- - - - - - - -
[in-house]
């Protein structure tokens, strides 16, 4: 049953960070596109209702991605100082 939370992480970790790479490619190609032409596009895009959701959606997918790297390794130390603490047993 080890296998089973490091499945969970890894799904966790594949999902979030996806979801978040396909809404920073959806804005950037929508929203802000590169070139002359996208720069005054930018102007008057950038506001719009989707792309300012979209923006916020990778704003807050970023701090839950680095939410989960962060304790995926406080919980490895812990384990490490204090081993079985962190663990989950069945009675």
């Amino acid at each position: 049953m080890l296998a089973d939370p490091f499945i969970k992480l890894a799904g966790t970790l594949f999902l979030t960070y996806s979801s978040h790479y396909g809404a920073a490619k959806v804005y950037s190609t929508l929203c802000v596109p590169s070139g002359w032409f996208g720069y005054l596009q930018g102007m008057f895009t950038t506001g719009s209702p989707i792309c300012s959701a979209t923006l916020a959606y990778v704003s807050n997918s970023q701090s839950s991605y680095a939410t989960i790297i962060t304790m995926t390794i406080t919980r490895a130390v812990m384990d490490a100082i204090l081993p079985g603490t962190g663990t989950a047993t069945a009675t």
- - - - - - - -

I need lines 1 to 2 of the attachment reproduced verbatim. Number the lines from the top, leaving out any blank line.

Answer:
[in-house]
């Protein structure tokens, strides 16, 4: 049953960070596109209702991605100082 939370992480970790790479490619190609032409596009895009959701959606997918790297390794130390603490047993 080890296998089973490091499945969970890894799904966790594949999902979030996806979801978040396909809404920073959806804005950037929508929203802000590169070139002359996208720069005054930018102007008057950038506001719009989707792309300012979209923006916020990778704003807050970023701090839950680095939410989960962060304790995926406080919980490895812990384990490490204090081993079985962190663990989950069945009675």